classified given the features.


Neural network classifiers

In PRTools three neural network classifiers are implemented based on an old version of
Matlabs Neural Network Toolbox:
bpxnc a feed-forward network (multi-layer perceptron), trained by a modified backpropagation algorithm with variable learning parameter.
lmnc a feed-forward network, trained by the Levenberg-Marquardt rule.
rbnc a radial basis network. This network has always one hidden layer which is extended
with more neurons as long as necessary.
These classifiers have built-in choices for target values, step sizes, momentum terms, etcetera.
No weight decay facilities are available. Stopping is done for no-improvement on the training
set, no improvement on a validation set error (if supplied) or at a given maximum number of
In addition the following neural network classifiers are available:
rnnc feed-forward network (multi-layer perceptron) with a random input layer and a
trained output layer. This has a similar architecture as bpxnc and rbnc, but is much
perlc single layer perceptron with linear output and adjustable step sizes and target
Example 10. The neural network as a classifier
The following lines demonstrate the use of the neural network as a classifier:
>> a = gendats; scatterd(a)
>> w = lmnc(a,3,1); h = plotc(w);
>> for i=1:50,
w = lmnc(a,3,1,w);delete(h);h=plotc(w);disp(a*w*testc); drawnow;
Repeat these lines if you expect a further improvement. Repeat the experiment for 5 and 10
hidden units. Try also the use of the back-propagation rule (bpxnc).
Exercise 14. A neural network classification experiment
Compare the performance of networks trained by the Levenberg-Marquardt rule (lmnc) with
different numbers of hidden units: 3, 5 and 10 for a three class digit problem (2, 3 and 5). Use
the NIST16 dataset (a = nist16) . Reduce the dimensionality of the feature space by pca to
a space that contains 90% of the original variance. Use training sets of 5, 10, 20, 50 and 100
objects per class and a large test set. Plot the errors on the training set and the test set as a
function of the training size. Which networks are overtrained? What can be changed in this
network to avoid overtraining?
Exercise 15. Overtraining (optional)

Study the errors on training and test set as a function of training time (number of epochs) for
a network with one hidden layer of 10 neurons. Use as classification problem gendatc with
25 training objects per class. Do this for lmnc as well as for bpxnc.
Exercise 16. Number of hidden units (optional)
Study the influence of the number of hidden units on the test error for the same problem and
the same classifiers as in the overtraining exercise 41.
Exercise 17. Network outputs and posterior probabilities (optional)
Network output values are normalised, like for all classifiers, by a*w*classc. Compare these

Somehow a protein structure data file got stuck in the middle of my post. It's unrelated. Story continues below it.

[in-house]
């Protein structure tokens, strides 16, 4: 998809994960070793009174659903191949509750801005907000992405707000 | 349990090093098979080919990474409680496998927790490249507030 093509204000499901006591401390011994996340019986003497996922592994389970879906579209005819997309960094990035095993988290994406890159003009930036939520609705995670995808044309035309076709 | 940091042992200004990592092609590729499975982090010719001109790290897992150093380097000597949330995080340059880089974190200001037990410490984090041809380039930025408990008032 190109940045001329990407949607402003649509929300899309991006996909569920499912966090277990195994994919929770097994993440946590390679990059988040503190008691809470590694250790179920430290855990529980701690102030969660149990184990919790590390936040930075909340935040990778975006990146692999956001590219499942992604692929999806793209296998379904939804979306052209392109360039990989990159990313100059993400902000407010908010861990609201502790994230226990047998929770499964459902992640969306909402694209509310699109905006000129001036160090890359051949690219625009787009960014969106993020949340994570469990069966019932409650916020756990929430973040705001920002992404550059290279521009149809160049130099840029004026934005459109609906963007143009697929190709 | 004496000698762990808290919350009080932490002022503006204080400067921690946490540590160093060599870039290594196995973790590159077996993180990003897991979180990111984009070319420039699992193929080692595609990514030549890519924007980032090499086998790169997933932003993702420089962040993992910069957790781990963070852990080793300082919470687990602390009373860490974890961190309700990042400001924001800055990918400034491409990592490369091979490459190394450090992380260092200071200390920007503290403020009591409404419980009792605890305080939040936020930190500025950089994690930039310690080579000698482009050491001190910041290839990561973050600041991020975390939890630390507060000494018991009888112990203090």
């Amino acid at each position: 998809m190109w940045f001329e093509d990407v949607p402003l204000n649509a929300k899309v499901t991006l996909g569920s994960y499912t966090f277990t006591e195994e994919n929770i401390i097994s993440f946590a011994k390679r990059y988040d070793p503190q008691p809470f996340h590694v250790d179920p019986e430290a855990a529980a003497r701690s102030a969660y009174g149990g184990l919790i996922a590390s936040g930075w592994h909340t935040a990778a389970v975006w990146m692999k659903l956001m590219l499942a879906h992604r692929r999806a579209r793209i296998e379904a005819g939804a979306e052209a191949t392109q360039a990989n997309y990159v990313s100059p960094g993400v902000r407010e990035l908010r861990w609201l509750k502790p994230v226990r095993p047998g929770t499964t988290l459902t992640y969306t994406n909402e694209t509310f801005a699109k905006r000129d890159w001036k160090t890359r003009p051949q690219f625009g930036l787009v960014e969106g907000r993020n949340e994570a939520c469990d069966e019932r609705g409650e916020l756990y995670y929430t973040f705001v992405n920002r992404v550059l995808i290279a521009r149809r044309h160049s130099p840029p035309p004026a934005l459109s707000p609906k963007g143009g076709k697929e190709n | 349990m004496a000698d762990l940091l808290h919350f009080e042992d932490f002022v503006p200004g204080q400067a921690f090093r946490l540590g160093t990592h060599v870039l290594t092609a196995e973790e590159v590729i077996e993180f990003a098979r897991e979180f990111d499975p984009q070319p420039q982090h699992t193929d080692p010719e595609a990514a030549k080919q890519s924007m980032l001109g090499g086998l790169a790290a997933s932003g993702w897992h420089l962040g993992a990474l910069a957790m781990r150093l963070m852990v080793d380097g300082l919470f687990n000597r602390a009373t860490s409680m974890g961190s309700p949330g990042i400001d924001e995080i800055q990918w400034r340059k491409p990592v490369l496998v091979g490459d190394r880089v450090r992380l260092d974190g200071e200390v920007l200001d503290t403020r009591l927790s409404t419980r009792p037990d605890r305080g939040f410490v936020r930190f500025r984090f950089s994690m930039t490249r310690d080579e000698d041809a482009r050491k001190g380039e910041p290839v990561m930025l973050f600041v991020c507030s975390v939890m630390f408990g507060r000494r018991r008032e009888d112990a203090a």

outcomes for test sets with the posterior probabilities found for the normal density based
classifier qdc and with the true posterior probabilities found for a qdc classifier based on a
very large training set. This comparison might be based on scatter plots. Use data based on
normal distributions. Train the network with various numbers of steps and try a small and a
large number of hidden units.


Classifier evaluation and error estimation

Example 11. Evaluation

The following routines are available for the evaluation of classifiers:

test a dataset on a trained classifier

train and test classifiers by cross validation
classifier evaluation by computing a learning curve
computation of an error-reject curve
computation of a receiver-operator curve
split a given dataset at random into a training set and a test set.

A simple example of the generation and use of a test set is the following:
11.1 Load the mfeat_kar dataset, consisting of 64 Karhunen-Loeve coefficients measured
for 10*200 written digits (0 to 9). A training set of 50 objects per class (i.e. a fraction of
0.25 of 200) can be generated by:
>> a = mfeat_kar
MFEAT KL Features, 2000 by 64 dataset with 10 classes: [200 ... 200]
>> [trainset,testset] = gendat(a,0.25)
MFEAT KL Features, 500 by 64 dataset with 10 classes: [50 ... 50]
MFEAT KL Features, 1500 by 64 dataset with 10 classes: [150 ... 150]
50 10 objects are stored in trainset, the remaining 1500 objects are stored in testset.
Train the linear normal densities based classifier and test it:
>> w = ldc(trainset);
>> testset*w*testc
Compare the result with training and testing by all data:
>> a*ldc(a)*testc
which is probably better for two reasons. Firstly, it uses more objects for training, so a better
classifier is obtained. Secondly, it uses the same objects for testing as well a for training, by
which the test result is positively biased. Because of that, the use of separate sets for training
and testing has to be preferred.
Example 12. Classifier performance
In this exercise we will investigate the difference in behaviour of the error on the training and
the test set. Generate a large test set and study the variations in the classification error based
on repeatedly generated training sets:
>> t= gendath([500 500]);
>> a = gendath([20 20]); t*ldc(a)*testc
Repeat this last line e.g. 30 times. What causes the variations in error?


Now do the same for different test sets:

>> a= gendath([20 20]);
>> w = ldc(a);
>> t = gendath([500 500]); t*w*testc
Repeat the last line e.g. 30 times and try to understand the size of the variance in the results.
Example 13. Use of cell arrays for classifiers and datasets
In finding the best classifiers over a set of datasets the Matlab cell arrays can be very useful.
A cell array is a collector of arbitrary items. For instance a set of untrained classifiers can be
stored as follows:
>> classifiers = {nmc,parzenc([],1),knnc([],3)}
and a set of datasets is similarly stored as:
>> data = {iris,gendath(50),gendatd(30,30,10),gendatb(100)}